Tell us how you came to write your first novel.
While visiting my husband's grandmother in the winter in rural southwest Washington, I had a bout of insomnia. I looked out the windows at the black night and the nearby woods, and imagined how it would be to live there all the time. The characters came to mind and I started writing. Four years later, I had a 300-page book that I had revised and restructured until it seemed pretty interesting.
How many novels have you written?
Knock Knock is my first novel. I'm writing three novellas set in the same place, with shared characters. Omnium Gatherum published the first one, Delphine Dodd, in September.
How many short stories have you written?
Oh boy. Dozens. Some have been published in small press magazines, anthologies, zines, chapbooks and newspapers. Most have never seen the light of day.
How did you get your start in writing?
My first stories (at age eight) were gory as hell, psychologically twisted, and inspired by the purple prose of Edgar Allan Poe. I had some poetry published in school magazines when I was a kid. Professionally, my first sale was a poem in Pulpsmith -- for $10. I think I was 21 years old.
I started my so-called career by writing stories and submitting them to magazines. I took creative writing classes, joined workshops, survived brutal critiques and hammered out a process that I like. I've studied a lot, and read a lot, and I've edited or mentored many writers. The only approach to writing is immersion. Read and write all the time. Read classics, and study prose style. Show your work to writers, teachers, and editors. Learn to separate useful criticism from posturing and yammering. Write until your true voice breaks through.
Do you prefer writing novels or plays?
I don't write plays any more. My husband and I left the city where those projects could happen with my fellow artists. I completed two projects that were underway when we left, and they were produced. One of them is now being shot as a Web video, so I'm adapting the script. When I wrote plays I liked the challenge of turning ideas into action on stage, but I never felt the joy I experience while writing stories. I'm completely happy working on a short story. Writing a novel was difficult but also more interesting than anything I've tried. I loved constructing that peculiar, almost real, slightly mad world in Knock Knock.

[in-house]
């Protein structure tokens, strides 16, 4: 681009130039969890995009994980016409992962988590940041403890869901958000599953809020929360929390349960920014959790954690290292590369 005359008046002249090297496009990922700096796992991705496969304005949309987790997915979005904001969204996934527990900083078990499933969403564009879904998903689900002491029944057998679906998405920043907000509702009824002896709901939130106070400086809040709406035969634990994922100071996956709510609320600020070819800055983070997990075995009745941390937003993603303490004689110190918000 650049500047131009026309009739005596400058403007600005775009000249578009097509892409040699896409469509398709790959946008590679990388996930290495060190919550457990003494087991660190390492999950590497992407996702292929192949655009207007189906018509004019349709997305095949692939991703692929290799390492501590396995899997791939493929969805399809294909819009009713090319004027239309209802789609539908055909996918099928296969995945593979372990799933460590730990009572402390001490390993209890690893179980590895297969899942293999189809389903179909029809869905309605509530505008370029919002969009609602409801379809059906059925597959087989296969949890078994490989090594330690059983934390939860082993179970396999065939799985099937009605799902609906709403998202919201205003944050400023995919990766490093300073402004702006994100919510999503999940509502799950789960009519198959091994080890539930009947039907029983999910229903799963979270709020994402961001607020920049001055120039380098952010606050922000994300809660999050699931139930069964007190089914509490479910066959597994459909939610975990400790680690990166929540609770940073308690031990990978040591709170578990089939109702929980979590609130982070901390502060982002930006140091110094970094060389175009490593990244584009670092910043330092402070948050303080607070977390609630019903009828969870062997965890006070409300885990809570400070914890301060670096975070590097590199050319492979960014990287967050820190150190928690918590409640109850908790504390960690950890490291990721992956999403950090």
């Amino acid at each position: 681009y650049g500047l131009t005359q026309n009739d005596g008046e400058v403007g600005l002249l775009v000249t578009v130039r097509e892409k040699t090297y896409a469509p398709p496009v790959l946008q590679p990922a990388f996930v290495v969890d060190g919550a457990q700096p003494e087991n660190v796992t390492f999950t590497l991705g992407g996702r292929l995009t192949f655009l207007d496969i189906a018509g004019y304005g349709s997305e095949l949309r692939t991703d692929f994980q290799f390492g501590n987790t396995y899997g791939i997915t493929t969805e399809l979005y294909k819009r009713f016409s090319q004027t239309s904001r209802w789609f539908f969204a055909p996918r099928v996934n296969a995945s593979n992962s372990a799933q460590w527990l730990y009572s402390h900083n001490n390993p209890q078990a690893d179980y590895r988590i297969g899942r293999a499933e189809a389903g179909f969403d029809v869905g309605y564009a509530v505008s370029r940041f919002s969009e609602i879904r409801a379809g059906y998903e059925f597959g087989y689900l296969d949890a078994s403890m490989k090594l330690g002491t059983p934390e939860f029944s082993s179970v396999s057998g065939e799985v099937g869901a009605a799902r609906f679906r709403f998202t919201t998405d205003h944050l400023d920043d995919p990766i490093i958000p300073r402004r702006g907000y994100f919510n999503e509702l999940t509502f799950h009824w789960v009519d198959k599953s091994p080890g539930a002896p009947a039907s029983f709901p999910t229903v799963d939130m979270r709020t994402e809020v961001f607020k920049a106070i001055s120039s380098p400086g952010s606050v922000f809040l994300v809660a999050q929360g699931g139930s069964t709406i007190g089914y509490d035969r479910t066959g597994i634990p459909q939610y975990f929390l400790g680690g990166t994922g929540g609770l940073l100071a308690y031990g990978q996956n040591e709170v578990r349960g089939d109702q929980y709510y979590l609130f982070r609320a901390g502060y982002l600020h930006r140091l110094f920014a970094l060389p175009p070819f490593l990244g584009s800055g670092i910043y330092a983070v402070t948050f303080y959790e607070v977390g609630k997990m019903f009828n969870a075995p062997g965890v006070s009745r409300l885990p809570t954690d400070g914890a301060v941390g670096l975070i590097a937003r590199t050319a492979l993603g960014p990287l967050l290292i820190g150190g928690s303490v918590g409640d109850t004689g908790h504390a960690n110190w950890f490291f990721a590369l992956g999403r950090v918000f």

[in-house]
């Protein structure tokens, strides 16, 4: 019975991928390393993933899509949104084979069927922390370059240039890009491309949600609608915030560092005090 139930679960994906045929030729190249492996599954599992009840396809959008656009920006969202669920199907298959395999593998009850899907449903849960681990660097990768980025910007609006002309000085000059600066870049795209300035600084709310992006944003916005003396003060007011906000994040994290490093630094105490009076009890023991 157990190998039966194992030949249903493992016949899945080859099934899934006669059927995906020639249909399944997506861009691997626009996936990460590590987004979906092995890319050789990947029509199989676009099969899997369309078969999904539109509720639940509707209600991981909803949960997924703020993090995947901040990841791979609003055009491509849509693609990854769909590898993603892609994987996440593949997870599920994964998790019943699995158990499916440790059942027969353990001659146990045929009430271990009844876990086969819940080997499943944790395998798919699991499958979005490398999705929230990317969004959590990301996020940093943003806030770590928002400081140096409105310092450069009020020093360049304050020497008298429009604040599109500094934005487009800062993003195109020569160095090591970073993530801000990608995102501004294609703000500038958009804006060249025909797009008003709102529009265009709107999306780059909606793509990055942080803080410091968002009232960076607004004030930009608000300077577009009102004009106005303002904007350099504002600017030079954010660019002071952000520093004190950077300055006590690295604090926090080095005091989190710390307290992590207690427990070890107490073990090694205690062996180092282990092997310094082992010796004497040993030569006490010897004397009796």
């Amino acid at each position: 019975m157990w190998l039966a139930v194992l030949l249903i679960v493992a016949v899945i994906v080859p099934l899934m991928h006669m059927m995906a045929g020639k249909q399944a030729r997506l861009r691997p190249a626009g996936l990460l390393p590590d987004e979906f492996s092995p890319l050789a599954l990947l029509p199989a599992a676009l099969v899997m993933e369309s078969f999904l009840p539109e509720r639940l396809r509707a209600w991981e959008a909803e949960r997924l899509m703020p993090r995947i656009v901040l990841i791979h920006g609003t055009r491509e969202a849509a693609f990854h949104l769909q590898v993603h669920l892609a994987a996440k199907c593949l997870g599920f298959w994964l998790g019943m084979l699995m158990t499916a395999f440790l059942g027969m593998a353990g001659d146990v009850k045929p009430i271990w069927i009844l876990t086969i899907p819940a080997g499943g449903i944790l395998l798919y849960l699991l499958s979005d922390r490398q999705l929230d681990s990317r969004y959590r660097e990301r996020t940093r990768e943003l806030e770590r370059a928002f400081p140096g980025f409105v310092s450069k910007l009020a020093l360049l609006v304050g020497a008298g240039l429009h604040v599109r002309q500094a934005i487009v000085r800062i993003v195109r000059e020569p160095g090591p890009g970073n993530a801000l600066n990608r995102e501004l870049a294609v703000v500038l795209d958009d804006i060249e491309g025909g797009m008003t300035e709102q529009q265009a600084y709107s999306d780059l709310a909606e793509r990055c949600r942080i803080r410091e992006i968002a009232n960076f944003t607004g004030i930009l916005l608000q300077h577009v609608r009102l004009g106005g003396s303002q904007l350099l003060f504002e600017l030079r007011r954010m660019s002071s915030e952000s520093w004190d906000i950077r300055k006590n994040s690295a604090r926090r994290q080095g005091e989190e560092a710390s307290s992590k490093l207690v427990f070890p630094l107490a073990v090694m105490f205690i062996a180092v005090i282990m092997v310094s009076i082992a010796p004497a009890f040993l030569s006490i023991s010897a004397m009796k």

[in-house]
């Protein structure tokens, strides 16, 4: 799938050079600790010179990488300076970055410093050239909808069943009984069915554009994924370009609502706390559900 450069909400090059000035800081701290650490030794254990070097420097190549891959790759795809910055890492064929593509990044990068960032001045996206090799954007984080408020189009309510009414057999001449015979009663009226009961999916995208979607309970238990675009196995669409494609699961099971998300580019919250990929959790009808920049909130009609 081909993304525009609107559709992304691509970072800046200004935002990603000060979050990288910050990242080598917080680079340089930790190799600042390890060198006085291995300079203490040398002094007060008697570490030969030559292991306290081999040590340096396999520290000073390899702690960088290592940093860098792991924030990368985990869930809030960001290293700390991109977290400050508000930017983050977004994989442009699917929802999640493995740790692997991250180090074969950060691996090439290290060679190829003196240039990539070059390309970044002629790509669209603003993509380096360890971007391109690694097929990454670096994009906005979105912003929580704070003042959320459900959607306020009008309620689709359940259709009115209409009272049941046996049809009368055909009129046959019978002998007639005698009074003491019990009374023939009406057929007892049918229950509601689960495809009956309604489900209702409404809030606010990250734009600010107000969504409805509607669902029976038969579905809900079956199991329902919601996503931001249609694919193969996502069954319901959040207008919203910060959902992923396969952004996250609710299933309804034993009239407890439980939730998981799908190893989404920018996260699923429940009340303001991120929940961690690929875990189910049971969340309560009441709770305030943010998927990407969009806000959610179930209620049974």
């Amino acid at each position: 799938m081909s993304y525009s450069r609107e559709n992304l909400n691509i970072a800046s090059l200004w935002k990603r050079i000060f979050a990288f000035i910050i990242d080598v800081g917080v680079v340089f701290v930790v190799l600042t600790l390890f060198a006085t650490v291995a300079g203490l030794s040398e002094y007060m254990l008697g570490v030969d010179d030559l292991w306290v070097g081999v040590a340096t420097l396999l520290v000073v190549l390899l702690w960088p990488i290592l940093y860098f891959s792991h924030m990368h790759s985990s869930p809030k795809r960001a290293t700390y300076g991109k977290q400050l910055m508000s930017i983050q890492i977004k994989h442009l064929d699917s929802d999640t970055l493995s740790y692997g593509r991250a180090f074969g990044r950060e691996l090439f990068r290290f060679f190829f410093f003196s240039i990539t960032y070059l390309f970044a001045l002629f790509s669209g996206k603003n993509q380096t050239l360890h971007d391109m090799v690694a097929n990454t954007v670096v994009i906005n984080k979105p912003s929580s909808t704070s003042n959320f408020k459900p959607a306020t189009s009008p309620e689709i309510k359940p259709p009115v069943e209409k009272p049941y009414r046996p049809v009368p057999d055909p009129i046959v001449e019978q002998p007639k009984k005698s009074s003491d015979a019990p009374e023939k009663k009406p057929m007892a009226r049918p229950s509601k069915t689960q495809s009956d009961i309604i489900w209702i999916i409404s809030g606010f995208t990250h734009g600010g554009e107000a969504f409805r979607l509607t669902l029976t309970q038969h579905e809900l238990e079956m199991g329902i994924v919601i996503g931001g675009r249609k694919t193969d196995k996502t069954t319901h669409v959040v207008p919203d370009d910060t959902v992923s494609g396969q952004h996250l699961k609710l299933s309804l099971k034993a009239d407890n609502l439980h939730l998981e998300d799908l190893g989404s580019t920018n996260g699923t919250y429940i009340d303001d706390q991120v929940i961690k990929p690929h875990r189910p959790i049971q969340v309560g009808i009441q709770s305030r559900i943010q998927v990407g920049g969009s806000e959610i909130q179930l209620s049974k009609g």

Why the interest in horror?
Horror never struck me as a separate genre from the mainstream, just an extension of it. Before I read Stephen King I read novels by Patrick McGrath. People labeled McGrath's books psychological horror or New Gothic but they're mainstream literary works and no one questions that.
Horror is natural and primal. Some readers think of it as an embellishment or a distraction, but I don't. I think horror is an appropriate adult response to the facts of human history. I never understand why some readers and critics have a hard time accepting horror fiction in general, unless it's too painful for them to face the truth. Horror is often the most honest kind of fiction, grappling with our worst actions and emotions with no guarantee of a reassuring conclusion.
Are there differences between how a male and female writer might view the horror genre?
Not necessarily, but in the case of Knock Knock the book is unusual, in part, because it is populated with strong women. The friendships in the book seem natural to me. People have commented on the presence of so many complex female characters in a horror novel, and all I can say is that I grew up surrounded by smart, powerful women. Their concerns are interesting to me.
Tell us about your daily (or nightly) writing routine.
I write early in the day. One cup of coffee or tea and I write, trying to keep online distractions brief. On some days, I'm successful.
What do you feel is your greatest accomplishment as an author so far?
Working with Kate Jonez at Omnium Gatherum. I'm very happy.
What was your reaction when your book Knock Knock was nominated for the Shirley Jackson Award?
I laughed. I shed a tear. I hugged my cats, and thanked the universe that my book spoke to people and did not completely suck. (I'm a harsh critic of my own work. Maybe that comes from all those workshop and classroom critiques. I see the worst side first.)
Name some of your favorite horror films.
Ringu, Ju-on, Vertigo, Psycho, Rosemary's Baby, A Tale of Two Sisters, The Quiet Family, The Shining, Jaws, Halloween, Alien…
Name some of your favorite horror books.
Ghost Story by Peter Straub, The Haunting of Hill House by Shirley Jackson, I Am Legend by Richard Matheson, Frankenstein by Mary Shelley, The Red Tree by Caitlin Kiernan, Spider by Patrick McGrath, Come Closer by Sara Gran, The Croning by Laird Barron, the story collections of Ramsey Campbell, Joe Hill, Edogawa Rampo, Stephen King, Daphne Du Maurier...
What are your latest projects?
There are two more novellas to go in the Knock Knock series: Astoria, and In the Light. Then I'm working on another novel, and after that a stand-alone novella about a murderous family.
Please in your own words write a paragraph about yourself & your work.
I am the product of a blue-collar family from Decatur, Georgia and I have been a writer all of my life. I've also had a pretty amazing range of jobs. Many of my stories center around themes of exclusion, desire and envy. Many are based on my experiences in the gap between haves and have-nots. I characterize myself as a hick with a Master's Degree, and I always remember where I come from.